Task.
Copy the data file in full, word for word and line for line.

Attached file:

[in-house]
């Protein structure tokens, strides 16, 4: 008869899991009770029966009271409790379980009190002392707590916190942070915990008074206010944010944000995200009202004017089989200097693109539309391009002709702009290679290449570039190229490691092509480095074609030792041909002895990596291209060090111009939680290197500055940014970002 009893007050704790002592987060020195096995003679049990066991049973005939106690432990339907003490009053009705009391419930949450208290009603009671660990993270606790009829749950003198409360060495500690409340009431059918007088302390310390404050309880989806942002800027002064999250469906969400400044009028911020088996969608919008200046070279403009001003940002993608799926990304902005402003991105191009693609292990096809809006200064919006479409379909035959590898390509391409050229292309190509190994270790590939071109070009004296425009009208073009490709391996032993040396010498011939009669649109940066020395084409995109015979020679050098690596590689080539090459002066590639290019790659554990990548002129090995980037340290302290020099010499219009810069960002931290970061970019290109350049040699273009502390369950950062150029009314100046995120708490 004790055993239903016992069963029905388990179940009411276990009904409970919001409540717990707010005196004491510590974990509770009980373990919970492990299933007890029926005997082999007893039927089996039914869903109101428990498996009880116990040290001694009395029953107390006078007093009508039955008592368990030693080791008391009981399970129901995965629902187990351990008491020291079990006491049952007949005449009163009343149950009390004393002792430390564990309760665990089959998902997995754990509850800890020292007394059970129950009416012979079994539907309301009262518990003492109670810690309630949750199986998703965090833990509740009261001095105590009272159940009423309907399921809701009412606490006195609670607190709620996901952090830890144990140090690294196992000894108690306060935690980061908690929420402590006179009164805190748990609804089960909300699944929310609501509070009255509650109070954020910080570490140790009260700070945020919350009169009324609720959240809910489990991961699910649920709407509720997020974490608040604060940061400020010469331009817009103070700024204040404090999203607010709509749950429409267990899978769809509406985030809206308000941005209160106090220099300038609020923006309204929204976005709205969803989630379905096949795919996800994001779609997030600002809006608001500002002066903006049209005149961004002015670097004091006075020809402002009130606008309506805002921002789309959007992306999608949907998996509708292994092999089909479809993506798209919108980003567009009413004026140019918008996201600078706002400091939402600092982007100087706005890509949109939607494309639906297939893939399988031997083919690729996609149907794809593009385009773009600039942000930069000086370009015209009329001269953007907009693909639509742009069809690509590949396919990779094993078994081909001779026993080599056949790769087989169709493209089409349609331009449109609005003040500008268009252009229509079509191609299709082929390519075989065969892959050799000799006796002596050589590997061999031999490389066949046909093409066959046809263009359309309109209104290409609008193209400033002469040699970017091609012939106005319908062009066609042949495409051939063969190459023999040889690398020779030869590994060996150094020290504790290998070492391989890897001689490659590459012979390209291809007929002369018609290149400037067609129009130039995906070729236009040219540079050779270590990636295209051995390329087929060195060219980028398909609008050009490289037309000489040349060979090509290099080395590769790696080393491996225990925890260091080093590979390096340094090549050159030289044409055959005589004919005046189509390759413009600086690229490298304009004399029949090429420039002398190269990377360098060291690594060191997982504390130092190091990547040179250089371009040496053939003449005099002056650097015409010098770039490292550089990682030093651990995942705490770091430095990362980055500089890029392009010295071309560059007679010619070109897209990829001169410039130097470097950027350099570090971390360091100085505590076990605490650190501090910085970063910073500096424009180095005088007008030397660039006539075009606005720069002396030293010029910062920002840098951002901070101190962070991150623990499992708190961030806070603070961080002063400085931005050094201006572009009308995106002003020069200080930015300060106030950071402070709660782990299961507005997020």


[in-house]
């Protein structure tokens, strides 16, 4: 008869899991009770029966009271409790379980009190002392707590916190942070915990008074206010944010944000995200009202004017089989200097693109539309391009002709702009290679290449570039190229490691092509480095074609030792041909002895990596291209060090111009939680290197500055940014970002 009893007050704790002592987060020195096995003679049990066991049973005939106690432990339907003490009053009705009391419930949450208290009603009671660990993270606790009829749950003198409360060495500690409340009431059918007088302390310390404050309880989806942002800027002064999250469906969400400044009028911020088996969608919008200046070279403009001003940002993608799926990304902005402003991105191009693609292990096809809006200064919006479409379909035959590898390509391409050229292309190509190994270790590939071109070009004296425009009208073009490709391996032993040396010498011939009669649109940066020395084409995109015979020679050098690596590689080539090459002066590639290019790659554990990548002129090995980037340290302290020099010499219009810069960002931290970061970019290109350049040699273009502390369950950062150029009314100046995120708490 004790055993239903016992069963029905388990179940009411276990009904409970919001409540717990707010005196004491510590974990509770009980373990919970492990299933007890029926005997082999007893039927089996039914869903109101428990498996009880116990040290001694009395029953107390006078007093009508039955008592368990030693080791008391009981399970129901995965629902187990351990008491020291079990006491049952007949005449009163009343149950009390004393002792430390564990309760665990089959998902997995754990509850800890020292007394059970129950009416012979079994539907309301009262518990003492109670810690309630949750199986998703965090833990509740009261001095105590009272159940009423309907399921809701009412606490006195609670607190709620996901952090830890144990140090690294196992000894108690306060935690980061908690929420402590006179009164805190748990609804089960909300699944929310609501509070009255509650109070954020910080570490140790009260700070945020919350009169009324609720959240809910489990991961699910649920709407509720997020974490608040604060940061400020010469331009817009103070700024204040404090999203607010709509749950429409267990899978769809509406985030809206308000941005209160106090220099300038609020923006309204929204976005709205969803989630379905096949795919996800994001779609997030600002809006608001500002002066903006049209005149961004002015670097004091006075020809402002009130606008309506805002921002789309959007992306999608949907998996509708292994092999089909479809993506798209919108980003567009009413004026140019918008996201600078706002400091939402600092982007100087706005890509949109939607494309639906297939893939399988031997083919690729996609149907794809593009385009773009600039942000930069000086370009015209009329001269953007907009693909639509742009069809690509590949396919990779094993078994081909001779026993080599056949790769087989169709493209089409349609331009449109609005003040500008268009252009229509079509191609299709082929390519075989065969892959050799000799006796002596050589590997061999031999490389066949046909093409066959046809263009359309309109209104290409609008193209400033002469040699970017091609012939106005319908062009066609042949495409051939063969190459023999040889690398020779030869590994060996150094020290504790290998070492391989890897001689490659590459012979390209291809007929002369018609290149400037067609129009130039995906070729236009040219540079050779270590990636295209051995390329087929060195060219980028398909609008050009490289037309000489040349060979090509290099080395590769790696080393491996225990925890260091080093590979390096340094090549050159030289044409055959005589004919005046189509390759413009600086690229490298304009004399029949090429420039002398190269990377360098060291690594060191997982504390130092190091990547040179250089371009040496053939003449005099002056650097015409010098770039490292550089990682030093651990995942705490770091430095990362980055500089890029392009010295071309560059007679010619070109897209990829001169410039130097470097950027350099570090971390360091100085505590076990605490650190501090910085970063910073500096424009180095005088007008030397660039006539075009606005720069002396030293010029910062920002840098951002901070101190962070991150623990499992708190961030806070603070961080002063400085931005050094201006572009009308995106002003020069200080930015300060106030950071402070709660782990299961507005997020």